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While there is still some time until the monster will be finished there is one question left for me: how do you slot a 12 string nut? Are there any rules how to determine the spacing of the slots?
The nut width I made pretty narrow at 44mm as I hope, this will suit me better.
You have several decisions to make. First, will you string it "normal" or "Rickenbacker"? Normal puts the primary strings on the odd numbered slots. Then you decide how much space you want between each course (a "course" is a pair of strings tuned to the same or octave apart). Set the first and 12th string spacing from the outside and mark the 2nd and 11th strings. Use your fret spacing rule (or some simple math) to space the primary strings. Space the octaves relative to the primaries. Common spacing between the two strings of each course is 0.100 but you can adjust that to fit your playing style.

The other thing you need to determine is how deep to make the octaves relative to the primaries - I like to make them the same height off the first fret (ie both the 11th and 12th might be 0.018 off the first fret)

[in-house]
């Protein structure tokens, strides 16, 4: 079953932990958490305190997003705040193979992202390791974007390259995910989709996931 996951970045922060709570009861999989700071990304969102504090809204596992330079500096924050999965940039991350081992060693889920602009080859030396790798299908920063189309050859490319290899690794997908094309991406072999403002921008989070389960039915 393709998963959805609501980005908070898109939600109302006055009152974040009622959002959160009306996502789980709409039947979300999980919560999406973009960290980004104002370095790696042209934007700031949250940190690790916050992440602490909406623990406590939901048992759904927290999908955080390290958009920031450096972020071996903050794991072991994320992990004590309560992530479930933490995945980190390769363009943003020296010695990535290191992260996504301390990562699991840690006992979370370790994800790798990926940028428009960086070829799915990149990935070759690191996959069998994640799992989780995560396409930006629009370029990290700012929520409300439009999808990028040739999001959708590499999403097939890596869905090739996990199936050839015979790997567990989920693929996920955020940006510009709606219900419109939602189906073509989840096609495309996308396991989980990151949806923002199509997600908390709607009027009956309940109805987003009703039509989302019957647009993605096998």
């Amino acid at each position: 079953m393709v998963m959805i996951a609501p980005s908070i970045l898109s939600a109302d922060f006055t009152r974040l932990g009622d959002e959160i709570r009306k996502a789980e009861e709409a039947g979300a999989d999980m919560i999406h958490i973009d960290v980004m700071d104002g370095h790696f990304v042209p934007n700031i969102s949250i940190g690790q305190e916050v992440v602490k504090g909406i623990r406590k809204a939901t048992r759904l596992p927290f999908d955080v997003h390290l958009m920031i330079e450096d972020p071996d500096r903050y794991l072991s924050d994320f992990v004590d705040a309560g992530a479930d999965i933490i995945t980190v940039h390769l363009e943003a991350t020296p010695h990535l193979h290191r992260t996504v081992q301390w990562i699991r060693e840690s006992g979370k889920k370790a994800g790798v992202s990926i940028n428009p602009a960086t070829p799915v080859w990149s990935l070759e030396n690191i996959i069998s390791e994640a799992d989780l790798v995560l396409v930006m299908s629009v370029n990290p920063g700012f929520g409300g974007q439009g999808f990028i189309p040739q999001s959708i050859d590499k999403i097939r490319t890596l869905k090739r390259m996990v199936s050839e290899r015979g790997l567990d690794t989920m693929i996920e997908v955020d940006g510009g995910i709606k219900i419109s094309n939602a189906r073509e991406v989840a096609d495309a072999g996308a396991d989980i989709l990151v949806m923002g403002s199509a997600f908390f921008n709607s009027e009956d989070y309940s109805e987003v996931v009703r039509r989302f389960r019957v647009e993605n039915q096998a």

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ps - I would find that nut awfully narrow - I play a lot of acoustic 12 string and like something around 1-7/8 inch.
 
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arlum

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You're all better men than me. I've picked up and played a double neck twice in my life and some years apart. The second time left me pissed at myself for forgetting how much I disliked the first experience. I think, like many players, Jimmy Pages stage photo with the Gibson double neck peaked my desire. For me .... the reality of the awkwardness, not the weight, turned me off. Terrible neck drop and always having one of the two necks in less than my preferred position messed with me. Do I want to stretch playing the lower neck or bend my elbow in a weird way to play the top neck. I know these guitars are popular and production models cost a boot full of bread. They also look super cool on stage but .... I'm not up to it.
 

JohnnyThul